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### Course: AP®︎/College Calculus AB>Unit 1

Lesson 5: Determining limits using algebraic properties of limits: limit properties

# Theorem for limits of composite functions: when conditions aren't met

Suppose we are looking for the limit of the composite function f(g(x)) at x=a. This limit would be equal to the value of f(L), where L is the limit of g(x) at x=a, under two conditions. First, that the limit of g(x) at x=a exists (and if so, let's say it equals L). Second, that f is continuous at x=L. If one of these conditions isn't met, we can't assume the limit is f(L). Created by Sal Khan.

## Want to join the conversation?

• Can someone please help verify my work? I want to show that f(g(x)) as x->2 does not exist.

*If...*
lim(g(x)) as x->2+ = 0.
from the graph of g, the values of g(x) are approaching 0 from "above" (This will be the input into f) see video @
so if we approach 0 from "above" in f(x) we can see that the function f(x) is approaching 3 from the right. This is another way of saying lim f(x) as x->0+ = 3

*And if...*
lim(g(x)) as x->2- is -2.
from the graph of g, the values of g(x) are approaching -2 from "above" (This will be the input into f) So we need to do lim f(x) as x->-2+ = 2

*This means that ...*
because the two limits are not the same (2 and 3) f(g(x))'s limit does not exist.

Please let me know if I'm correct/where I messed up!
• I got the same exact thing I think you're absolutely correct =)
• why does he say "approaching 2 from above" when he is approaching from below on the f(x) graph, and vice versa a few seconds later?
• I suppose g(x) to be another variable, for example g(x)=X. So lim f(g(x)) become lim f(X). As the x in g(x) graph approaches 0 from the left, g(x) approaches 2 from above, which means X in f(X) graph approaches 2 from the bigger side (the right side). When X approaches 2 from the right, its graph f(X) (or f(g(x)) as I've supposed before) approaches 0 from below
Hope this help!
• I'm very confused by the whole "from above" and "from below" technique. If by going "from above" Sal means that he's going from a higher point to a lower point on the y-axis when he is finding the limit when x approaches zero for g(x), he doesn't seem to be doing the same thing when he's finding f(2). When he was finding the limit of f(x) when x approaches 2, he was moving from below on the y-axis even though he said was going "from above."
• when watching the video it looked liked it was the opposite. When Sal said above he came from a higher x value. I to am confused on why he did that
• So basically what I understood from the video is, if the first condition is true (i.e., limit of `g(x)` as `x-->a` exists = L) but the second (`f(x)` being continuous at L) isn't, then I gotta find the limit of f(x) as x-->L. And if the first condition is not true, then the limit wouldn't exist at all, because there's no L to begin with.

Have I gotten it right? Any help would be appreciated.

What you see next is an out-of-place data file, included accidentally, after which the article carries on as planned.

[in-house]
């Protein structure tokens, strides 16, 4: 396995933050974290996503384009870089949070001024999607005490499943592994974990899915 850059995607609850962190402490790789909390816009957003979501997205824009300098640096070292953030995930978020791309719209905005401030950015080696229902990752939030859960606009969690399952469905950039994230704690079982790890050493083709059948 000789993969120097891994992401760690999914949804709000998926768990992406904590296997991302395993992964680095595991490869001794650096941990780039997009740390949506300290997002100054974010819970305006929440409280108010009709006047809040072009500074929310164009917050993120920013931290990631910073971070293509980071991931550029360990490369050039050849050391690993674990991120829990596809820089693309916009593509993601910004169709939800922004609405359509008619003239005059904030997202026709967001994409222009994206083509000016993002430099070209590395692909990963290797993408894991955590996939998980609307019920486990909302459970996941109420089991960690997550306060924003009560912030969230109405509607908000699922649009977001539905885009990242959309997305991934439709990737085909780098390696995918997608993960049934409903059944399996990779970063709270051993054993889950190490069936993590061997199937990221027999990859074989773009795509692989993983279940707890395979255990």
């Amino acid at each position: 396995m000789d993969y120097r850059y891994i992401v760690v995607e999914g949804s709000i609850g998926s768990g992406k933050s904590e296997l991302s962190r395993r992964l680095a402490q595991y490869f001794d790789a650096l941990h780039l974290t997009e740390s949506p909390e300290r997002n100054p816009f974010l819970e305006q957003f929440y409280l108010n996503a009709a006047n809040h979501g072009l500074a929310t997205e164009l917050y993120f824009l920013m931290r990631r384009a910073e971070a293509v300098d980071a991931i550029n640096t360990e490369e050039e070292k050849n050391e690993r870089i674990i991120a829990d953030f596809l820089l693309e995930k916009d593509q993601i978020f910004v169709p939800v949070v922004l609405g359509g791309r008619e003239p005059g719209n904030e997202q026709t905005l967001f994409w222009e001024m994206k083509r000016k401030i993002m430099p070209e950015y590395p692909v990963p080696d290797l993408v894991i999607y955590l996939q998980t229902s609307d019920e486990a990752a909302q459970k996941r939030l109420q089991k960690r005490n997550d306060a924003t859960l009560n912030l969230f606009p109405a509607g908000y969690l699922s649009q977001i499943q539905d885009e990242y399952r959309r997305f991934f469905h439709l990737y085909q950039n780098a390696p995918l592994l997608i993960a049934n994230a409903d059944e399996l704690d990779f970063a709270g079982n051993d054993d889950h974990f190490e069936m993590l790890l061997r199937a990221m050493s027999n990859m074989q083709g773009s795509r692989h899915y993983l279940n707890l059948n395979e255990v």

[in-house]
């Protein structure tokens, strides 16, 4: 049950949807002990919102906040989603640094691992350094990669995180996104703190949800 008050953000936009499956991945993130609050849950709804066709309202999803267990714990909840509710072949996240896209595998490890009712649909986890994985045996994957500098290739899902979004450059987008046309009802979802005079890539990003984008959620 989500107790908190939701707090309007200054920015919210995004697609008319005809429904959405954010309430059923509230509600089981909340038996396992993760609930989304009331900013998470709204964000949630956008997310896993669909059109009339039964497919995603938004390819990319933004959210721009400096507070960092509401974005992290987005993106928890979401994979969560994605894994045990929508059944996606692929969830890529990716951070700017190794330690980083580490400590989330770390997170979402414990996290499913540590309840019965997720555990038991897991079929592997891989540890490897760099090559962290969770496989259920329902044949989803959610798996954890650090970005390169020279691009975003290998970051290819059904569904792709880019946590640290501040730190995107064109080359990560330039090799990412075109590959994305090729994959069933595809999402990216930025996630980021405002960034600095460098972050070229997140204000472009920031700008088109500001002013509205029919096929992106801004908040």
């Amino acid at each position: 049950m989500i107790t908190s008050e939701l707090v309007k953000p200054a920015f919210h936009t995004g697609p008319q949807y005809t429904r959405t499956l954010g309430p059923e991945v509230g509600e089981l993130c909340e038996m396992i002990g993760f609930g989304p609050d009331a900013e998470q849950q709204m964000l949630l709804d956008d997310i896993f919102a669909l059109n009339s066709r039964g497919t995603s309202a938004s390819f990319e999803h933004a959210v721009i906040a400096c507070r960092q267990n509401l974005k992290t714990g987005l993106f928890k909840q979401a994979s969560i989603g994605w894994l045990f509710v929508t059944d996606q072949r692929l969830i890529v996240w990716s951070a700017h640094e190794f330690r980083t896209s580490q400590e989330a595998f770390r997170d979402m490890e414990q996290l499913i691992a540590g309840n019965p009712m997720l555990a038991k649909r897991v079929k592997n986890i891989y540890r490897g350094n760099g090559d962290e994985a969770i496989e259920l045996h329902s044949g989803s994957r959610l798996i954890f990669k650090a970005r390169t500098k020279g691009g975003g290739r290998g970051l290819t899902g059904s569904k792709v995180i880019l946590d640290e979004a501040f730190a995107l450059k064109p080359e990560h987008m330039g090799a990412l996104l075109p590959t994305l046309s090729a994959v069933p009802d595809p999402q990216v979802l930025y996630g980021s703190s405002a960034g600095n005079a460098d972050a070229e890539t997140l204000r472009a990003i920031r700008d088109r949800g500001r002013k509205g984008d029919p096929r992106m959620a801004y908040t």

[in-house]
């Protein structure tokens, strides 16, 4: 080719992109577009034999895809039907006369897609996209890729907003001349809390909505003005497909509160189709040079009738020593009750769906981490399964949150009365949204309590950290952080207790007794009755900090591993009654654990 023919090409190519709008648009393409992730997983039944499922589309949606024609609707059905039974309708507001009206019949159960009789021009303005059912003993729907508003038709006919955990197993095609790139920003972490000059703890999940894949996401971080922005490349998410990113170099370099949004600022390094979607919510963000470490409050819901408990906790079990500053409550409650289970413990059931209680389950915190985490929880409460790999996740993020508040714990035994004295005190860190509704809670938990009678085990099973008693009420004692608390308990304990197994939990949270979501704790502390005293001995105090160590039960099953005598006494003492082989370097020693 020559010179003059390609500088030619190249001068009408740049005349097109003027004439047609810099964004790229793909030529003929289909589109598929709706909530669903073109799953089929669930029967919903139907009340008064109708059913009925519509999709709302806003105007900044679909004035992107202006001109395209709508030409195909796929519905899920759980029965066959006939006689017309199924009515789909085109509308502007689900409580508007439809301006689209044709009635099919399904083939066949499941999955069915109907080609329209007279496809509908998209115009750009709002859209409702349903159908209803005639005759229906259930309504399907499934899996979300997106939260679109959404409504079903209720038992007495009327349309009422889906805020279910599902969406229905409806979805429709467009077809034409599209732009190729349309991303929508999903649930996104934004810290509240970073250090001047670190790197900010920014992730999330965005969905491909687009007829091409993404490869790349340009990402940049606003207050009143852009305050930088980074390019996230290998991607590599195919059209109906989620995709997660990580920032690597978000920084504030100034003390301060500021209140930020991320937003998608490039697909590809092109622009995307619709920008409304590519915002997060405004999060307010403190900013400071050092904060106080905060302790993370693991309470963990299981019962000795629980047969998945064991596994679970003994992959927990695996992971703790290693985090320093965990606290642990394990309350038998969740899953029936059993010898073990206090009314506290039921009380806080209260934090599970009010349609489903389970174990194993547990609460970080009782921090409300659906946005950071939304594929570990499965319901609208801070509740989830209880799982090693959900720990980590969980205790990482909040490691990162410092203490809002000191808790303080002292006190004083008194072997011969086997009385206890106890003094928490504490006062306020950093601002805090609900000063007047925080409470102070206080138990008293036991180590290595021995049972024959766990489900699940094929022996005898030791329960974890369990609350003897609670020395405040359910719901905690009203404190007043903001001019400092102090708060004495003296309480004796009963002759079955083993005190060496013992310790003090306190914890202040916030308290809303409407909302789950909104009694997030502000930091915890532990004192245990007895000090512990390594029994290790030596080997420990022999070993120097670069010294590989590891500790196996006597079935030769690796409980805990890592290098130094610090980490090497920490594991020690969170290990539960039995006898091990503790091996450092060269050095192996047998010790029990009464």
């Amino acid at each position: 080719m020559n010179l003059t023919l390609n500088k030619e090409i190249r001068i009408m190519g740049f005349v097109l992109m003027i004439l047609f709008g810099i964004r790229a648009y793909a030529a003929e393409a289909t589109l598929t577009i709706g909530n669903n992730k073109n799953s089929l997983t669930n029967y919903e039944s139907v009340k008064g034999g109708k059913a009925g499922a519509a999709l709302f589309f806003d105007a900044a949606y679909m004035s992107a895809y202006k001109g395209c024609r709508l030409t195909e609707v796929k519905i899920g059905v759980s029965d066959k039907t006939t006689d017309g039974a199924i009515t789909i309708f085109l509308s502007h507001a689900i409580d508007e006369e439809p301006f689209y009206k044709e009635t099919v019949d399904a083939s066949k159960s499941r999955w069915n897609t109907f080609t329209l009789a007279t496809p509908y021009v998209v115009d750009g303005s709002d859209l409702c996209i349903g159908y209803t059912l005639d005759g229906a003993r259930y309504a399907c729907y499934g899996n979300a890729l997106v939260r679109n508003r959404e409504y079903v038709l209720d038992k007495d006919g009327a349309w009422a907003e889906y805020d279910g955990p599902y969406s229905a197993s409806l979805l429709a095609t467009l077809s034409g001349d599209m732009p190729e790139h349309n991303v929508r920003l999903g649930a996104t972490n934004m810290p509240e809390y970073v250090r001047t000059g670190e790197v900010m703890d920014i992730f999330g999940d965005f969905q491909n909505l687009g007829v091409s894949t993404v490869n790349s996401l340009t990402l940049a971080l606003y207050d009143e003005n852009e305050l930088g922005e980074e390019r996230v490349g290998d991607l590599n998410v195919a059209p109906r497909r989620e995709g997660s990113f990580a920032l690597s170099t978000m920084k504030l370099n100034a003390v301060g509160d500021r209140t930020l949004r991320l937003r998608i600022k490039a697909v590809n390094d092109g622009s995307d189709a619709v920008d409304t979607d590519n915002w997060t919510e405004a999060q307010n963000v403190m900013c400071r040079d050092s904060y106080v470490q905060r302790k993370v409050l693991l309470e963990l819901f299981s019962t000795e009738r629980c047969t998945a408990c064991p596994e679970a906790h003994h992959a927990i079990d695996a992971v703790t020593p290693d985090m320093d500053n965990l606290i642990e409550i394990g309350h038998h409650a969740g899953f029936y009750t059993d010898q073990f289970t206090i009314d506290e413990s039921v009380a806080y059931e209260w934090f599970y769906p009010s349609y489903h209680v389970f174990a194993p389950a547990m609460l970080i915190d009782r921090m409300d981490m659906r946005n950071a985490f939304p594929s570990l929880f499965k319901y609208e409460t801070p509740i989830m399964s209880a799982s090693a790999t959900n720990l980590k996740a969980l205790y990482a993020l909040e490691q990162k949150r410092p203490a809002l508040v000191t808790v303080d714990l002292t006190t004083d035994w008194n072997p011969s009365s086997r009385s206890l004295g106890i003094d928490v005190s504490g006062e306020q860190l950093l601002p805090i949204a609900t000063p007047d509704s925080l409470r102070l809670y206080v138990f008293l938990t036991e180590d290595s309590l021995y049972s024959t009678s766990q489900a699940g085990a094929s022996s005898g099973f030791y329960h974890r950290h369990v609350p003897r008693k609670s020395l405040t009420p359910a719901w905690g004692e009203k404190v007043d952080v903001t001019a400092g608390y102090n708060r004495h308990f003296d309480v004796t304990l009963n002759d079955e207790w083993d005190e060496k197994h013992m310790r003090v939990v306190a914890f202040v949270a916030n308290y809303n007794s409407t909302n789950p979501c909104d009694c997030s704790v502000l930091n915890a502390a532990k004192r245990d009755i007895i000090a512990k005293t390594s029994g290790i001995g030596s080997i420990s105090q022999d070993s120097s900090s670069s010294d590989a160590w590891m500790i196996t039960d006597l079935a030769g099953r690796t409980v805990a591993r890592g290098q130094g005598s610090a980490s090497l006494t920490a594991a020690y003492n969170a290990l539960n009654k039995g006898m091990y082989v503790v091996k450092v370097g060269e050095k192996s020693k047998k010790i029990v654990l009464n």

• the constantly changing terminology does not help with the explanation. Switching from to the right of, or to the left of; to above or below is very confusing. Anyone have a better explanation?
• Math gets nuts beyond this point
• With all due respect, this video needs to be reworked. I've rewatched portions of it many times. The transition from left to right (even though that's a lower to higher value, does not easily translate to above and below. Yes, I finally get it, but really, this is a much more difficult concept to apply than the 40 seconds allotted to it. You are in effect rotating the graph. Perhaps visualizing that might help. And, while I'm at it, I think you should start this series of lectures on limits with a a discussion of WHY limits are critical to calculus - what function they serve. I'm 74, and have been a teacher most of my adult life (albeit medicine rather than math - which I last took 56 years ago) but I do recognized that "why" is a powerful motivator to understanding. Rob Crane, MD
• Please see the next video to understand what is really happening.
Do not panic quickly when you don’t understand something.
• I have watched this video multiple times and I am really unclear on the process of what to do if the conditions are not met.

So, in this example where the second condition isn't met, the limit of f(g(x)) as x->0 equals 0, right? Is this because g(0) = 2, therefore f(2) = 0, therefore the limit of f(g(x)) as x->0 equals 0? This is what the answer ends up being if you do it that way, but I'm not sure if that's a valid technique or just a coincidence that it lands on 0. This whole thing from 'above' and below' is also odd to me. Are you referring to from left and right or to literally above the function (meaning the y-values are greater than that point... not the x-values). The reason this is confusing because you say 'above' but you come from the opposite direction in the video.

I understand the theorem, but if I'm understanding this video correctly, is the whole point here that you can just still solve the limit with other methods? And if so, can somebody please clearly explain what the steps are that Sal is doing to solve it in this case? This doesn't seem like an actual process, more just like he is kind of deducing the answer using clues and not solving the problem using a method.
• Hi, I think that basically what he's doing is calculating the limit of f(L). So, maybe, we can say lim[f(g(x))]=M for x-> a is the same as lim[g(x)]=L for x-> a and then lim[f(x)]=M for x->L
(1 vote)
• What's the point of the "theorem" if you can bypass it? Also, what's the theorem he's talking about called?